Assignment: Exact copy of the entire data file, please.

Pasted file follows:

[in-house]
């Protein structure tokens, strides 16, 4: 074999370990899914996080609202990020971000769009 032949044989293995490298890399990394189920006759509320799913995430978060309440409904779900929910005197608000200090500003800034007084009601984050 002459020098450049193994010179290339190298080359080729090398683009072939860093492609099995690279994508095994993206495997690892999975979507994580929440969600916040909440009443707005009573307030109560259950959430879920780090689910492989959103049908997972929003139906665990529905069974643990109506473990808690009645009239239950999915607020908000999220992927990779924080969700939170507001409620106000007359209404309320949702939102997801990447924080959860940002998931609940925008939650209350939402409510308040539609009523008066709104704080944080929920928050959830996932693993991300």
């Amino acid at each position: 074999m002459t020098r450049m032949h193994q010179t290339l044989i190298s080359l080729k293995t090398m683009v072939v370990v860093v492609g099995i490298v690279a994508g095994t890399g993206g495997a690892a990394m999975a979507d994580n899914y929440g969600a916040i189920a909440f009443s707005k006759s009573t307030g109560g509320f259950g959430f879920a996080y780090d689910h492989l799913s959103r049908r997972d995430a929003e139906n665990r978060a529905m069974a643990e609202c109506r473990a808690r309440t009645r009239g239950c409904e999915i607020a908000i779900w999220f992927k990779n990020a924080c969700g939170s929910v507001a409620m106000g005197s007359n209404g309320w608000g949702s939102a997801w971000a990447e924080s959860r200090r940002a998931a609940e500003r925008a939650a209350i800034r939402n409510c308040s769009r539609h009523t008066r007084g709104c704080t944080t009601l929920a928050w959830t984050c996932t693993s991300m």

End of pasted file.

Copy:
[in-house]
């Protein structure tokens, strides 16, 4: 074999370990899914996080609202990020971000769009 032949044989293995490298890399990394189920006759509320799913995430978060309440409904779900929910005197608000200090500003800034007084009601984050 002459020098450049193994010179290339190298080359080729090398683009072939860093492609099995690279994508095994993206495997690892999975979507994580929440969600916040909440009443707005009573307030109560259950959430879920780090689910492989959103049908997972929003139906665990529905069974643990109506473990808690009645009239239950999915607020908000999220992927990779924080969700939170507001409620106000007359209404309320949702939102997801990447924080959860940002998931609940925008939650209350939402409510308040539609009523008066709104704080944080929920928050959830996932693993991300």
């Amino acid at each position: 074999m002459t020098r450049m032949h193994q010179t290339l044989i190298s080359l080729k293995t090398m683009v072939v370990v860093v492609g099995i490298v690279a994508g095994t890399g993206g495997a690892a990394m999975a979507d994580n899914y929440g969600a916040i189920a909440f009443s707005k006759s009573t307030g109560g509320f259950g959430f879920a996080y780090d689910h492989l799913s959103r049908r997972d995430a929003e139906n665990r978060a529905m069974a643990e609202c109506r473990a808690r309440t009645r009239g239950c409904e999915i607020a908000i779900w999220f992927k990779n990020a924080c969700g939170s929910v507001a409620m106000g005197s007359n209404g309320w608000g949702s939102a997801w971000a990447e924080s959860r200090r940002a998931a609940e500003r925008a939650a209350i800034r939402n409510c308040s769009r539609h009523t008066r007084g709104c704080t944080t009601l929920a928050w959830t984050c996932t693993s991300m």